Did you know?
Do you know now?
Sean Aiken, a young Canadian man and recent college graduate in 2007, didn’t know what he wanted to do for a living — so he worked 52 jobs in one year to find out.
The recent premiere of the documentary about him, shown in Vancouver, Canada, where he lives, sold out. I can see why.
I love the idea of testing out 52 jobs to find the one that might fit!
Maybe because I never doubted what I wanted to do, and knew from a very early age that I wanted to be a writer. (My dreams of being a radio disc jockey were dashed after one visit to CHUM-FM, then Toronto’s number one rock station, when I realized DJs at commercial stations don’t just play their favorite music all day.)
I grew up in a family of professional communicators — all freelance — who wrote television series, directed feature films and documentaries, wrote and edited magazine articles, so it seemed perfectly normal and logical to:
1) not have a “real” job but sit around the house and negotiate with agents and work when necessary;
2) have a ton of creative ideas all the time, knowing full well that some of them would never sell or find favor;
3) fight hard for the ideas I truly believe in and find supportive partners to pay for them, because someone will always say no — but someone will also, quite possibly say Yes!
I didn’t realize it at the time, but their behavior and experiences strongly shaped my notion of what “work” means. It includes a lot of travel, whenever possible, meeting lots of new people all the time, creating your own concepts — whether articles, films, shows or books, having the self-confidence and stamina to hang in there when times (as they certainly have) get tough. (It also means living within your means because a fantastic year can easily be followed by a leaner one and you need cash in the bank and a low overhead and no debt, all good lessons to learn.)
In 2007, I took a part-time job as a retail sales associate at a mall. Eye-opener! I was 20 to 30 years older than all my co-workers and had never had a job requiring me to stand up for five or six hours at a time, let alone deal with the public in a service role.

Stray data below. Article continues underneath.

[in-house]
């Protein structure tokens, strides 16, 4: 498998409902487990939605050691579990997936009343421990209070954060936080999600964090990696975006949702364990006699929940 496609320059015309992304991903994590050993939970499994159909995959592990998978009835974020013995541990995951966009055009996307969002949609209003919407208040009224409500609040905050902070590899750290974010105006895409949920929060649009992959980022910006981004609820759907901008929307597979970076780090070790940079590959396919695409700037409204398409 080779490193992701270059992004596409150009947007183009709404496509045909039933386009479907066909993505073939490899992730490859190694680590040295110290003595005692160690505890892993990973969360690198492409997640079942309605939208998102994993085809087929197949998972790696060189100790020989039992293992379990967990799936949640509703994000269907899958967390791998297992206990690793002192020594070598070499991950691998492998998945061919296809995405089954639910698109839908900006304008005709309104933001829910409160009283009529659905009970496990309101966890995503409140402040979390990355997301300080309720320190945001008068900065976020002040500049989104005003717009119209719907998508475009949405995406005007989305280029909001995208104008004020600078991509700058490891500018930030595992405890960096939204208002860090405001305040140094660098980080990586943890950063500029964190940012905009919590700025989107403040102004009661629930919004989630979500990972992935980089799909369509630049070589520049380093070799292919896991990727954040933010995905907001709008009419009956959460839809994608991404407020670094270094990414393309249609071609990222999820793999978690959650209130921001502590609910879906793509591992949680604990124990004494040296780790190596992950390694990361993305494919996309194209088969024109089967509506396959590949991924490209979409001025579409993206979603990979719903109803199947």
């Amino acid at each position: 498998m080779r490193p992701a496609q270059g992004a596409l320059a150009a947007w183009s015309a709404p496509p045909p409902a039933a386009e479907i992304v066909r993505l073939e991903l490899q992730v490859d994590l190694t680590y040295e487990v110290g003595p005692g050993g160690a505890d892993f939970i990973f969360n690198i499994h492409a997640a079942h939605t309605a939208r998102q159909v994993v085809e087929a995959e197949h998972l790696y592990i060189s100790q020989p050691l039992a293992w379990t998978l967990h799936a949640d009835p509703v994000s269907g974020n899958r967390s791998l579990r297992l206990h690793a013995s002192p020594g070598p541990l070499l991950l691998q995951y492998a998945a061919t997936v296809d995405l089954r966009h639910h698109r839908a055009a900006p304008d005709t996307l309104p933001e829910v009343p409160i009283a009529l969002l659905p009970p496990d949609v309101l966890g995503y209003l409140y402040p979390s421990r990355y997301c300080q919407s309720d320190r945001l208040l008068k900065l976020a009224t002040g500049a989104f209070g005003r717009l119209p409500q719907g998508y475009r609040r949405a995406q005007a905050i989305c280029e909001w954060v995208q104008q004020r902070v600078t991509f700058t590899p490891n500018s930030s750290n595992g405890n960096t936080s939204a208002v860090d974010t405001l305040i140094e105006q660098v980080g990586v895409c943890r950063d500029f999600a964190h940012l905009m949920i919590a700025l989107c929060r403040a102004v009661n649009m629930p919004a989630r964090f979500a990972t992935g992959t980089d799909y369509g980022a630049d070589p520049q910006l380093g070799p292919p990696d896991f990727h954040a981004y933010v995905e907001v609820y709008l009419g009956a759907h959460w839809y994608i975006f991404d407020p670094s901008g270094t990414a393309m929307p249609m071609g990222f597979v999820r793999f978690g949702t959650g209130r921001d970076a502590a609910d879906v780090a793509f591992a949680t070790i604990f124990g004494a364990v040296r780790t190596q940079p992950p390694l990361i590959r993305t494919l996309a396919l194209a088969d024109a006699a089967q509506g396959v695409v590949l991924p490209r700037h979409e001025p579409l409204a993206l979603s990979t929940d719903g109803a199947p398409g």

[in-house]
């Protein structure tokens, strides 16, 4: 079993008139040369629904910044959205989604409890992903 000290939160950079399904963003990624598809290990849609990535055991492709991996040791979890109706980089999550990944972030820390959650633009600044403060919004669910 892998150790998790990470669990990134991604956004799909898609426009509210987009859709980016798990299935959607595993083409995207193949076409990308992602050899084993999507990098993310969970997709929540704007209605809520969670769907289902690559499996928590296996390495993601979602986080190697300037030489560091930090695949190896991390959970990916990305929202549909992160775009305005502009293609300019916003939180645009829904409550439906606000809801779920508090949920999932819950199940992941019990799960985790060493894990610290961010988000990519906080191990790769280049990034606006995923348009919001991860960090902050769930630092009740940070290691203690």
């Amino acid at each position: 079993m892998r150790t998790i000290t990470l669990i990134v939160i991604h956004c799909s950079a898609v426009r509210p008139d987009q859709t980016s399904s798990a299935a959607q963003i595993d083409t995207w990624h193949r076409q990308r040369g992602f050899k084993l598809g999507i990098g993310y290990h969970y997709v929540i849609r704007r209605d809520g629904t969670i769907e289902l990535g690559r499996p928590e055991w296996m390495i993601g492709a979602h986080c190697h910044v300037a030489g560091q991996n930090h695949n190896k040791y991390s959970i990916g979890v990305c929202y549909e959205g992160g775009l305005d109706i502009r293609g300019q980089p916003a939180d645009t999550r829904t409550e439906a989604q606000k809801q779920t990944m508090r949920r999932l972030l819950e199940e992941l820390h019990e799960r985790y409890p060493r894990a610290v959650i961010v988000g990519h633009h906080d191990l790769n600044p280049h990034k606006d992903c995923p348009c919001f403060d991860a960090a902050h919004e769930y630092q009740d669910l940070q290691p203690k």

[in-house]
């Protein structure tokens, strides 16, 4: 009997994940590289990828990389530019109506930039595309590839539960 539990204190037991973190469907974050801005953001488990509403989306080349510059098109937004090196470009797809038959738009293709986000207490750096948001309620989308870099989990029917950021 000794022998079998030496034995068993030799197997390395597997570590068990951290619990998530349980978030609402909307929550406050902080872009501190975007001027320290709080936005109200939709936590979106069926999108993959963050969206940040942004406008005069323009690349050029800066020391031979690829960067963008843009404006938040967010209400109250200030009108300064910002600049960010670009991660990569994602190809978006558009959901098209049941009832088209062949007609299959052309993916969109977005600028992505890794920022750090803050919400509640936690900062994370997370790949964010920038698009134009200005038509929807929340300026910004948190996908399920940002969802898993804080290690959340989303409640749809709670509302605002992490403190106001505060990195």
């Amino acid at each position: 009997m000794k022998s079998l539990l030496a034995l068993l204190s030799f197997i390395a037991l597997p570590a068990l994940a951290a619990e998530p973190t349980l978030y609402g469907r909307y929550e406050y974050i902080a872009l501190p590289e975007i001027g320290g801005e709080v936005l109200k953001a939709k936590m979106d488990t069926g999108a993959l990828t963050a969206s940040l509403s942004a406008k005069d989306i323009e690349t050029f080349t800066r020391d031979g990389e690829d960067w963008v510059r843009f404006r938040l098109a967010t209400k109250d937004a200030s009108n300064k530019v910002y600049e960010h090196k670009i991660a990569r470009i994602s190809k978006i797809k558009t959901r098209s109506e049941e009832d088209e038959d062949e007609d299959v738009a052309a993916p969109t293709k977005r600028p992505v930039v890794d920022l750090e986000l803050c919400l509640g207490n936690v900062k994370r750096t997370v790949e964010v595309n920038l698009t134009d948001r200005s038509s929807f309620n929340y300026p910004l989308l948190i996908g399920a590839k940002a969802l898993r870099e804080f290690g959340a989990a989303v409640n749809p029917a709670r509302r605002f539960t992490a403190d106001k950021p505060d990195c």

I stayed two years and three months — and wrote a book about it: “Malled: My Unintentional Career in Retail” is out April 14, 2011.
In it, I talk honestly about what it felt like to go from being a newspaper reporter at the U.S.’s 6th.-largest daily to wearing a plastic badge, folding T-shirts for $11/hour. I also talk to many others about what our jobs means to our identities and sense of self-worth.
What we do at work, at its best, is who we are, not just something we do to earn a living.
I recently took an amazing test designed to ferret out our work-related motivations, administered on-line. In 15 minutes, it tactfully and succinctly forces you to face your deepest values….
Why do you work? What do most want, and enjoy, from your work emotionally?
James Sale, a British executive who created this system, is offering it FREE to anyone who emails him before February 28 and says, in their subject line, “friend of Caitlin Kelly.”
Email him at
And be prepared to learn a lot, some of it perhaps even a little painful. I did. I learned a great deal about myself and suspect you will too.
The test measures nine key indicators of what truly, even unconsciously, motivates us in our work, whether you are a Director (likes to be in charge), Defender (very attached to security), Creator (yup, me), Searcher (me, too), Spirit (that was me.) You might most powerfully wish to be a Friend, A Star or a Builder.
But if your current work is not allowing you to express your deepest self, it can feel like a straitjacket, no matter how much status, income or lifestyle it provides.
Do you love your current work?
If so, why?
How did you discover this was the right fit for you?